To contextualize is to criticize, that much is certain. And no album released this decade has been contextualized quite as much as
This may or may not actually be the case (though it probably is), and it might not be fair (though, again, it probably is), but like it or not, Idiot has come to be identified with a moment in time — and a generally awful and hopeless one at that. It is impossible to listen to it or write about it and not hearken back to stuff like "Mission Accomplished" and "WMDs" and "Threat Level: Orange."
This is the way these things happen. Art is not created, nor does it exist, in a vacuum, and so, we contextualize. We cannot help it.
So if we accept the inevitable, how, then, do we contextualize Green Day's 21st Century Breakdown, the album that draws the unenviable task of following the globe-uniting, career-reviving American Idiot? It is certainly every bit as angry and inspired as its predecessor — if not, in some cases, more so — full of manic swings in tempo and mood, big, windmilled guitars, stomping drums, whomping bass, arena-filling crescendos, some strings and even a piano ballad or two. It is ambitious and challenging almost to a fault (the third act does lag a bit), packed with emotions and characters that contradict one another at every turn. And perhaps, therein lies the context.
Because 21st Century Breakdown doesn't really have a plot, which is fine, because it's not supposed to. In theory, Billie Joe Armstrong's lyrics tell the story of two characters (evil, nihilistic Christian and sweet, sentimental Gloria) on a zig-zagging trek through this young century. Only, you know, the characters might not actually be real — more like the Punch and Judy act slugging it out inside Armstrong's brain — and their trek might actually be of the metaphoric variety. And none of this may or may not actually be happening right now.
For every step forward, there is one back. For every point, a counter. Big, nasty "burn it to the ground" tunes like "Christian's Inferno" are balanced by pretty, optimistic numbers like "Viva la Gloria!" Straightforward, dreamy love songs like "Last Night on Earth" and "Restless Heart Syndrome" dissolve directly into burners like "East Jesus Nowhere" or "American Eulogy." And for an album about the 21st century, there sure is a whole lot of old-timey radio static to be heard throughout.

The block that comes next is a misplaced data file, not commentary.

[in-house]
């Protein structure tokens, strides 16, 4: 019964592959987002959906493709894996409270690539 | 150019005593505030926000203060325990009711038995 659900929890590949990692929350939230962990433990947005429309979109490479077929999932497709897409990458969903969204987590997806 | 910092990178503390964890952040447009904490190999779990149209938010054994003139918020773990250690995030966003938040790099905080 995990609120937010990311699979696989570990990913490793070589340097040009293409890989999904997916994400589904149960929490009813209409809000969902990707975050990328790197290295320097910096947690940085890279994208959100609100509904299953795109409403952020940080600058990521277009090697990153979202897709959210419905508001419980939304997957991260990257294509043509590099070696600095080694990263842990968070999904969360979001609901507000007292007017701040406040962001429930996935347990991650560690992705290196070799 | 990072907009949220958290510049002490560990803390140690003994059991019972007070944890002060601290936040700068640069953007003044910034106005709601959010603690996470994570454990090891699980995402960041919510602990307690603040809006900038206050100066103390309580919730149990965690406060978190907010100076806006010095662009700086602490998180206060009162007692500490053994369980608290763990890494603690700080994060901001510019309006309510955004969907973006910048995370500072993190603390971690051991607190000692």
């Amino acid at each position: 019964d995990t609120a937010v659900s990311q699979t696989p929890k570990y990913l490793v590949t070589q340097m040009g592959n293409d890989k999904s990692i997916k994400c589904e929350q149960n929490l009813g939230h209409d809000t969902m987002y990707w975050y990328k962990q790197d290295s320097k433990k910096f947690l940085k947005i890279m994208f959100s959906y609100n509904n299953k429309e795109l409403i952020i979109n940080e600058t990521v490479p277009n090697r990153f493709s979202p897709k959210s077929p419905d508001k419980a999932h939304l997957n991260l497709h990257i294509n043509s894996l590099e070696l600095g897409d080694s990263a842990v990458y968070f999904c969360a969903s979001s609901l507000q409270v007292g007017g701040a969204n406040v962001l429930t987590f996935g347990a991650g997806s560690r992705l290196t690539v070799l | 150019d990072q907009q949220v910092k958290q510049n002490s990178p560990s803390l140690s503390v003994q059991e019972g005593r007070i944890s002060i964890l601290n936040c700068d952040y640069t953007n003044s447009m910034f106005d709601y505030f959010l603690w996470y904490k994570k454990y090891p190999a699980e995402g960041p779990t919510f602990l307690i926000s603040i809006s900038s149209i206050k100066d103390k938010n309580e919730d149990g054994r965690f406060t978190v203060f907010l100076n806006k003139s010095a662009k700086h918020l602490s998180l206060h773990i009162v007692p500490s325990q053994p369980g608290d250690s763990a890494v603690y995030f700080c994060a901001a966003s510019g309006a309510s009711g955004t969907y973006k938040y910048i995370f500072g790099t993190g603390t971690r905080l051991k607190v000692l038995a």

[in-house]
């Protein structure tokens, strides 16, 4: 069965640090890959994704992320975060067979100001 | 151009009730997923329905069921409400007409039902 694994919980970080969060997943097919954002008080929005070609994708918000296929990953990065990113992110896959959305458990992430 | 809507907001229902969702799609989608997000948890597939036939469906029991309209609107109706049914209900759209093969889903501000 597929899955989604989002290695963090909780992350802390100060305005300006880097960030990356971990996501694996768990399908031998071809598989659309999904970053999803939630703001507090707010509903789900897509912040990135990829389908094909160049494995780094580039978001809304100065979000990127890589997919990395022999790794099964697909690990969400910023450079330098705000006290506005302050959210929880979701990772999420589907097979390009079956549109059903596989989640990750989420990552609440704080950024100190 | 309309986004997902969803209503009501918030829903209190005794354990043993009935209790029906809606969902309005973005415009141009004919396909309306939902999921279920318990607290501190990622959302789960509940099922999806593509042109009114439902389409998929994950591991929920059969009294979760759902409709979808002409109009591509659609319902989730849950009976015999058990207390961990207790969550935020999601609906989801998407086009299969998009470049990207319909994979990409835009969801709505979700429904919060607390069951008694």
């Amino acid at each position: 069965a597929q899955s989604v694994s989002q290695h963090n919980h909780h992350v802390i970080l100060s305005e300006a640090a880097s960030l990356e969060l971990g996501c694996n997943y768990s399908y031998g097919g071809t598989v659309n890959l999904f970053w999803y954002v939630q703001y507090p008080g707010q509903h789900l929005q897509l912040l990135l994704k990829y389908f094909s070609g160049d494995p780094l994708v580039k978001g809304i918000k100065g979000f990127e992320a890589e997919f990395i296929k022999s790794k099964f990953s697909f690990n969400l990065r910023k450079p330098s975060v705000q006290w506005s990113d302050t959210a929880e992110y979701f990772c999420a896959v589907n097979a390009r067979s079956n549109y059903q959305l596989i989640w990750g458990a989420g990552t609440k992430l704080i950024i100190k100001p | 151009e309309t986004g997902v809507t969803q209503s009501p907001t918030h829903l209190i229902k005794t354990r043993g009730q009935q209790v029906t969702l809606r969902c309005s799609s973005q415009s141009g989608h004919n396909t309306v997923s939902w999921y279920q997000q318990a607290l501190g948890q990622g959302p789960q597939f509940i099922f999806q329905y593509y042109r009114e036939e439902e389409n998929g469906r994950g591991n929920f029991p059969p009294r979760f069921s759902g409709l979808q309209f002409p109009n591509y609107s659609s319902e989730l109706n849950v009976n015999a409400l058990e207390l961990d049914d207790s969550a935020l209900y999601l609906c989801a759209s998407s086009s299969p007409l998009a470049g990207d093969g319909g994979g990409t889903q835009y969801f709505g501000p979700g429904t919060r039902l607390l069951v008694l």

And taking all that contradiction into consideration, you arrive at one very interesting thought: 21st Century Breakdown just might be the most brilliant, spot-on summation of a decade you'll ever hear. Say what you will about the '00s, but darned if they weren't possibly the most contradictory 10 years in this nation's history. We had the highest of highs and the lowest of lows, great leaps forward and tremendous stumbles in the opposite direction. We built bridges to the future and lost cities to the past. We went from optimism to pessimism to skepticism, and now we hover somewhere in between all three (or perhaps even nihilism). The rich got richer, the poor poorer, and the middle seemed to all but disappear.
And 21st Century Breakdown encompasses all that: the confusion, the skepticism, the horror and the hope. That it makes no judgments is its — and Armstrong's — greatest accomplishment. Because, really, how can anyone judge the past 10 years?
Which is why, perhaps the best thing you can say about the album is that it's not American Idiot — it's better. Idiot was too easy ... the sentiments too simple, the targets not that difficult to sniff out. Breakdown is subtle and smart, an album with the brains and the wherewithal to realize that there isn't just one enemy, there are hundreds of them, and they're hiding everywhere. It catalogs the hopes and fears and the optimism and the pessimism and does not, for one second, make comment on any of them. And there's where the art lies. American Idiot was about something. 21st Century Breakdown is about everything. And nothing.
Questions? Concerns? Hit me up at BTTS@MTVStaff.com.